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Print entitled 'Mrs Thomson, Jessie Lewars'

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'Mrs Thomson, Jessie Lewars' c 1820

Introduction:
Jessy Lewars was the sister of one of Robert Burns' colleagues in the Excise service. She was a neighbour of the Burns family when they moved to their house in Mill Street, Dumfries and became a close friend of Jean Armour Burns, helping her with the children and the care of her husband during his illness.
Image Rights Holder:
Dumfries & Galloway Museums Service
Ref:
178
Project:
241:Robert Burns - People and Places
Material:
Paper
Dimensions:
Image - length: 130 mm, width: 115 mm
What:
Print entitled 'Mrs Thomson, Jessie Lewars'
Subject:
This portrait of Jessy Lewars was published in 'The Land of Burns - A series of Landscapes and Portraits, Illustrative of the Life and Writings of the Scottish Poet'. This was published in 1846 by Blackie and Son of Glasgow. At this time the development of steel plate engraving made it possible for images to be reproduced in much greater numbers than previous printing technology had allowed. Books such as this one, illustrated by engravings of works by eminent artists became popular, although they were still expensive and beyond the pocket of most people.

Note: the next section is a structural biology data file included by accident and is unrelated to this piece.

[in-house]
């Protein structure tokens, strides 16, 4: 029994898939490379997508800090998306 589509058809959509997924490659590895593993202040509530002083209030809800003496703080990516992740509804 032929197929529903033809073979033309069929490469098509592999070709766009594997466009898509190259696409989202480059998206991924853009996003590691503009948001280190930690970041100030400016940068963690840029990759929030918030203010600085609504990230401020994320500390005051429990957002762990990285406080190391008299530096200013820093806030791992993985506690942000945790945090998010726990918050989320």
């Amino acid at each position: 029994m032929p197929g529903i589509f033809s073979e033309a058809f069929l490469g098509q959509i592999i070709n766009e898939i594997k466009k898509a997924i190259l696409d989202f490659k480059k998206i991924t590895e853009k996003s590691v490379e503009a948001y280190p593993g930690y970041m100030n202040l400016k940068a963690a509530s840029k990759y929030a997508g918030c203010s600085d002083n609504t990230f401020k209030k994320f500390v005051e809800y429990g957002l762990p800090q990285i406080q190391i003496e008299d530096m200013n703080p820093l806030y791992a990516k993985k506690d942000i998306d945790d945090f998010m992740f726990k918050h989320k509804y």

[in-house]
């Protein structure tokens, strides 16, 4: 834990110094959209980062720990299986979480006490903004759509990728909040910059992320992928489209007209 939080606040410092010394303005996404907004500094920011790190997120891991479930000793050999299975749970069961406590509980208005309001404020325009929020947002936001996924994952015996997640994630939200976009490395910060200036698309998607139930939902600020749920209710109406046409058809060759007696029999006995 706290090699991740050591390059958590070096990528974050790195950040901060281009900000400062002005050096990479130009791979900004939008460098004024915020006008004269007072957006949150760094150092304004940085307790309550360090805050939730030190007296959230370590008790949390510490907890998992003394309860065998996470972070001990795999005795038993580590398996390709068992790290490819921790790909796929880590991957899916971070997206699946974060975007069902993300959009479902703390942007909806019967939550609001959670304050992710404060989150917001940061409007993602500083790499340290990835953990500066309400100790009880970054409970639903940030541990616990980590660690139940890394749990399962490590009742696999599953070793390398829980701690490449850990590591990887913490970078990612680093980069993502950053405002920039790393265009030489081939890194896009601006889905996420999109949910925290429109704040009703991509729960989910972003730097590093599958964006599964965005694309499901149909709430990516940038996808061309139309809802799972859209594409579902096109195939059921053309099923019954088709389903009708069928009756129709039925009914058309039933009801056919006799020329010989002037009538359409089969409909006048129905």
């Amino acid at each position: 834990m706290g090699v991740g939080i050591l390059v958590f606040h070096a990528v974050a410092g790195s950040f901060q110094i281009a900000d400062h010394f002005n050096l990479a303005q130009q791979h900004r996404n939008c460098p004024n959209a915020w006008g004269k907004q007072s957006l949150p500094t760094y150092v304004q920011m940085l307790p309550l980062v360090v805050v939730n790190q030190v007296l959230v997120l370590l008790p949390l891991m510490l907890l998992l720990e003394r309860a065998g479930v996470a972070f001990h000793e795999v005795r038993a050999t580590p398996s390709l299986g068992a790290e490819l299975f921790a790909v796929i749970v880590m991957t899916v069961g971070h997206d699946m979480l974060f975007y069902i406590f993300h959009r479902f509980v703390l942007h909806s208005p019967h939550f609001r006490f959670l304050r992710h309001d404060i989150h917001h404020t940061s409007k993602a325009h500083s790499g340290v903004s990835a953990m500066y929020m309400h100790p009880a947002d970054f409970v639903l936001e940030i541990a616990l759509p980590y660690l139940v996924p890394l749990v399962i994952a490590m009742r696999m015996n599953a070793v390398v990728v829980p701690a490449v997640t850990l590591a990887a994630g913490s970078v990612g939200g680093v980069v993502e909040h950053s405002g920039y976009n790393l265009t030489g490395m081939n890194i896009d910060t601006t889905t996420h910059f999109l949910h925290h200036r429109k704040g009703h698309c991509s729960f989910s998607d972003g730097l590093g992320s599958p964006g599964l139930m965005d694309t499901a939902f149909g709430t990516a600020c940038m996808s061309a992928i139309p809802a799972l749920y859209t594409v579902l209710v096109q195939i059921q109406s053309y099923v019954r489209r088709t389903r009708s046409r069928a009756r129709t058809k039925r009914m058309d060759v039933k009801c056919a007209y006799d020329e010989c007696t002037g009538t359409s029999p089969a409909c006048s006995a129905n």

Who:
Jean Armour Burns (1767-1834) (wife of the poet, Robert Burns) (her friend)
Professor Wilson (author)
Robert Chambers (1802-1871) (author)
Blackie and Son (Queen Street, Glasgow) (publisher)
W and D Duncan (Glasgow) (printer)
H Robinson (engraver)
J Irvine (artist)
Jessy Lewars (Mrs Thomson) (1778-1855) (representation)
Robert Burns (1759-1796) (his friend)
When:
1846
Where:
Dumfries Museum, Dumfries & Galloway
Background:
This portrait of Jessy Lewars was published in 'The Land of Burns - A series of Landscapes and Portraits, Illustrative of the Life and Writings of the Scottish Poet'. This was published in 1846 by Blackie and Son of Glasgow. At this time the development of steel plate engraving made it possible for images to be reproduced in much greater numbers than previous printing technology had allowed. Books such as this one, illustrated by engravings of works by eminent artists became popular, although they were still expensive and beyond the pocket of most people.
Description:
Jessie had a fine voice and Burns was inspired to write the song 'O Wert Thou in the Cauld Blast' by her singing. During his final illness as she nursed him, he became increasingly fond of her and she is the subject of several of his last works. After his death her friendship with Jean Armour Burns continued and she remained a support to the family, caring for the four small brothers.